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The Blog of Drug Discovery News

Prince of Darkness and wife bring personal genomics issues to light

Last week, our senior editor, David Hutton, shared with you the news that rock star Ozzy Osbourne had his full genome sequence. Shortly after the Prince of Darkness revealed the results of his testing at the TEDMED conference in San Diego, his wife, Sharon Osbourne—a celebrity of her own right, between managing her husband’s career and her many television gigs—discussed the experience on her new talk show, “The Talk.”

“The Talk” is a daily talk/variety show co-hosted by Julie Chen, Sarah Gilbert, Holly Robinson Peete, Leah Remini and Marissa Jaret Winokur.

According to the Osbournes, the couple decided to allow Cofactor Genomics and Knome Inc. to sequence and analyze their DNA, respectively, because “they were looking for a celebrity to say, “OK, I don’t mind knowing what my medical life is going to be and I don’t mind sharing it with the world,” said Sharon to her co-hosts.

“Eventually—say, in 10 years, this invention will be in every doctor’s office, all over the world, where they take your blood, they analyze it, and they will tell you your complete medical path in life,” Sharon, who is a colon cancer survivor, said. “Everything, from your allergies, to your heart, to your brain, to how clever you are, to what you excel in. It’s such a leap, scientifically and medically, for all of us, that in 10 years, we’ll go into a doctor’s office and you’ll know if you have a cancer gene. You will know how to deal with it before it becomes an active cancer, or Alzheimer’s, or Parkinson’s.”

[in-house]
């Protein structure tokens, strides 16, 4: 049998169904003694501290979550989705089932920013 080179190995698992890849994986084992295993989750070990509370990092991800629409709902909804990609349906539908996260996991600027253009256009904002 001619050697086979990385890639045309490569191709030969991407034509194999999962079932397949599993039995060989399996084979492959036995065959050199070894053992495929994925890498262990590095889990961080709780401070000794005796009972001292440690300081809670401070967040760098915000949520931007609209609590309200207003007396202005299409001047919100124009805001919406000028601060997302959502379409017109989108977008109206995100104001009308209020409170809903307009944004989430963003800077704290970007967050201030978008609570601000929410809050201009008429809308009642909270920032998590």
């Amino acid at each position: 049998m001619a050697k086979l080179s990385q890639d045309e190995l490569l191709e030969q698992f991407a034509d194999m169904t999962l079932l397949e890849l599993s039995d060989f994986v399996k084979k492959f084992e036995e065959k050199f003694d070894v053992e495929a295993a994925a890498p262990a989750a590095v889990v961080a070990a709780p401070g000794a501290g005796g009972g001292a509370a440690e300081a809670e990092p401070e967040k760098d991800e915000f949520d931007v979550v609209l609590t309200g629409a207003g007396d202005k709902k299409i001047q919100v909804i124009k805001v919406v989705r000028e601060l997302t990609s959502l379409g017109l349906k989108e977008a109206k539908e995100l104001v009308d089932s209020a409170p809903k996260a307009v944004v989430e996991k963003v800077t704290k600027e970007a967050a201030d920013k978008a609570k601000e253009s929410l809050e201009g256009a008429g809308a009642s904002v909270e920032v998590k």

According to Sharon, among the insights Ozzy gained into his DNA were that he is allergic to coffee, has a “slight nerve disorder” as well as “the addictive gene” and is a” distant cousin” of TV talk show host and comedian Stephen Colbert. But Ozzy wasn’t exactly eager to hear the results, she said.

“He thought that it was, ‘where am I going to die,’ like someone was going to go to somebody and they were going to read his palm, like, ‘where am I going to go, so I never go into that place?'” Sharon said.

As David shared with you all last week, Ozzy has said that if genetic testing determines he has a risk of developing an untreatable disease such as Alzheimer’s, he’d rather not know about it. Ozzy’s tests came back negative in that regard, but Sharon is eagerly awaiting her results and hoping for the same outcome.

“The reasons I wanted to do it were because my father died of Alzheimer’s, and my mother’s mother died of Alzheimer’s, she said. “I want to know if I’m going to get it, so I can get my life in order.”

“I don’t know if I want to know,” said Sharon’s co-host, Peete, an actress and advocate for autism awareness and research. That’s the sentiment expressed by many folks since personal genetic testing became commercially available. We first reported on this debate in July 2009, when I interviewed 23andMe about a partnership the personal genomics company forged with PatientsLikeMe.com, an online patient community and platform for collecting and sharing patient data, on a large-scale genetic study of Parkinson’s disease. In an editorial column that month, I revealed that 23andMe was facing controversy because some view that patients may not be able to “handle” knowing more about their health, and that some doctors feel it’s not their responsibility to “explain” the outcome of these personal genetic tests to their patients.

In September, we also reported that some “direct-to-consumer” personal genetic testing providers are under federal scrutiny for alleged misleading test results, deceptive marketing and other questionable practices.

What about you? Do you want to know what sort of health problems your DNA has in store for you?

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November 7, 2010 - Posted by | Labwork & Science | , , , , , , , , ,

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